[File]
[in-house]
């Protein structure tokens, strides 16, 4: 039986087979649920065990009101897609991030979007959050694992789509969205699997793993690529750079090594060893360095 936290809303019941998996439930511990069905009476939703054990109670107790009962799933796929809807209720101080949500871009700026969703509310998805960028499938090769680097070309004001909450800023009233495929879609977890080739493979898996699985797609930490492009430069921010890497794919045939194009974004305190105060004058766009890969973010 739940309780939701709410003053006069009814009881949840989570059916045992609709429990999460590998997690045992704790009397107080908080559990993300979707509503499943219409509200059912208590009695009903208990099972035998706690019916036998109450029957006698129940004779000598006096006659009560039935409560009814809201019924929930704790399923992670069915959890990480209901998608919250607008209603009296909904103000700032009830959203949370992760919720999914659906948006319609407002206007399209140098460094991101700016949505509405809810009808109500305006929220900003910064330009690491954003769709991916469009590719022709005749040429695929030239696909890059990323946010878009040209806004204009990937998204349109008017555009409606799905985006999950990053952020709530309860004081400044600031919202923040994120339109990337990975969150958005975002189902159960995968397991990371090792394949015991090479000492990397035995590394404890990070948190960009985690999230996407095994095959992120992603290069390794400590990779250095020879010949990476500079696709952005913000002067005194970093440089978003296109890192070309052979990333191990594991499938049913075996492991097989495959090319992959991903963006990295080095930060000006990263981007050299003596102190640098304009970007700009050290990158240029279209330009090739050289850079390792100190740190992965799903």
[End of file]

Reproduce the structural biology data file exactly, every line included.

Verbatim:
[in-house]
């Protein structure tokens, strides 16, 4: 039986087979649920065990009101897609991030979007959050694992789509969205699997793993690529750079090594060893360095 936290809303019941998996439930511990069905009476939703054990109670107790009962799933796929809807209720101080949500871009700026969703509310998805960028499938090769680097070309004001909450800023009233495929879609977890080739493979898996699985797609930490492009430069921010890497794919045939194009974004305190105060004058766009890969973010 739940309780939701709410003053006069009814009881949840989570059916045992609709429990999460590998997690045992704790009397107080908080559990993300979707509503499943219409509200059912208590009695009903208990099972035998706690019916036998109450029957006698129940004779000598006096006659009560039935409560009814809201019924929930704790399923992670069915959890990480209901998608919250607008209603009296909904103000700032009830959203949370992760919720999914659906948006319609407002206007399209140098460094991101700016949505509405809810009808109500305006929220900003910064330009690491954003769709991916469009590719022709005749040429695929030239696909890059990323946010878009040209806004204009990937998204349109008017555009409606799905985006999950990053952020709530309860004081400044600031919202923040994120339109990337990975969150958005975002189902159960995968397991990371090792394949015991090479000492990397035995590394404890990070948190960009985690999230996407095994095959992120992603290069390794400590990779250095020879010949990476500079696709952005913000002067005194970093440089978003296109890192070309052979990333191990594991499938049913075996492991097989495959090319992959991903963006990295080095930060000006990263981007050299003596102190640098304009970007700009050290990158240029279209330009090739050289850079390792100190740190992965799903």